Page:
Teaching and Hospital Costs: The Case of Radiology.

by James Hosek, Adele P. Massell

Purchase Print Copy

 FormatList Price Price
Add to Cart Paperback23 pages $20.00 $16.00 20% Web Discount

Investigates production and cost effects of teaching in radiology departments. Models show that cost effects are determined by salaries and fees paid to students and physicians, the levels of student inputs in production, and productivity of student and nonstudent inputs. If students are substitutes for physicians, production costs may be less in teaching than in nonteaching hospitals for a given level of output. Empirical results for Veterans Administration hospitals suggest that teaching reduces costs for most radiology procedures. If teaching can reduce costs of primary products, teaching hospitals may be able to provide a given program of patient care at lower costs than nonteaching hospitals. However, teaching hospitals may provide different treatment patterns than nonteaching hospitals because of differences in case mix, medical techniques, or quality of care. Thus average cost per patient day or per episode of care may still be higher at teaching hospitals than at nonteaching hospitals. 23 pp. Ref.

This report is part of the RAND Corporation Paper series. The paper was a product of the RAND Corporation from 1948 to 2003 that captured speeches, memorials, and derivative research, usually prepared on authors' own time and meant to be the scholarly or scientific contribution of individual authors to their professional fields. Papers were less formal than reports and did not require rigorous peer review.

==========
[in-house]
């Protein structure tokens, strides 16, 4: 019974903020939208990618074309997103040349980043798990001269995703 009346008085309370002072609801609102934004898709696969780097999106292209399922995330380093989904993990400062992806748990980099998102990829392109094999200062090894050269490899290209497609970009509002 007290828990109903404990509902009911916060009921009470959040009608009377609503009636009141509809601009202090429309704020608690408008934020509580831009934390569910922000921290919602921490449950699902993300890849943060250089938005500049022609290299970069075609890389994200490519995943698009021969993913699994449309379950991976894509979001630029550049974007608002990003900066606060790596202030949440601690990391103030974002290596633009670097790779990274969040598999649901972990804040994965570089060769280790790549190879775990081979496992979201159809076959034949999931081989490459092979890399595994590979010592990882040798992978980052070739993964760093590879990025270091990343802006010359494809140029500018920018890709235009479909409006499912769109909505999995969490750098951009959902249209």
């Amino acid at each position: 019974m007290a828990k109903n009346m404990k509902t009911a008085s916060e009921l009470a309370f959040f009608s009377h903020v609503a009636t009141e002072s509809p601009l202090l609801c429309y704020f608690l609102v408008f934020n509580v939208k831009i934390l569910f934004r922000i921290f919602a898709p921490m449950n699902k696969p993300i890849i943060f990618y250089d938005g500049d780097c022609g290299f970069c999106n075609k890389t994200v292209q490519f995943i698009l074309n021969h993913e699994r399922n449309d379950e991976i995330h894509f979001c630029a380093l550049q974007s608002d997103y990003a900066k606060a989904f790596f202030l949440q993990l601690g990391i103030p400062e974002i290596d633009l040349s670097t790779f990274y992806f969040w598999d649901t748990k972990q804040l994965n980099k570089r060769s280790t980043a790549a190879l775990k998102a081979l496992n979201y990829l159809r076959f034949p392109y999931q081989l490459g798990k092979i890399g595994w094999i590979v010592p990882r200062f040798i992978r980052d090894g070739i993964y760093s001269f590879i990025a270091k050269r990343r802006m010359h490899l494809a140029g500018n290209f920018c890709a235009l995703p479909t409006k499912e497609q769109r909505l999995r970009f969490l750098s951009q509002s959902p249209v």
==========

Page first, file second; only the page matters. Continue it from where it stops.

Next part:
Our mission to help improve policy and decisionmaking through research and analysis is enabled through our core values of quality and objectivity and our unwavering commitment to the highest level of integrity and ethical behavior. To help ensure our research and analysis are rigorous, objective, and nonpartisan, we subject our research publications to a robust and exacting quality-assurance process; avoid both the appearance and reality of financial and other conflicts of interest through staff training, project screening, and a policy of mandatory disclosure; and pursue transparency in our research engagements through our commitment to the open publication of our research findings and recommendations, disclosure of the source of funding of published research, and policies to ensure intellectual independence. For more information, visit www.rand.org/about/principles.

The RAND Corporation is a nonprofit institution that helps improve policy and decisionmaking through research and analysis. RAND's publications do not necessarily reflect the opinions of its research clients and sponsors.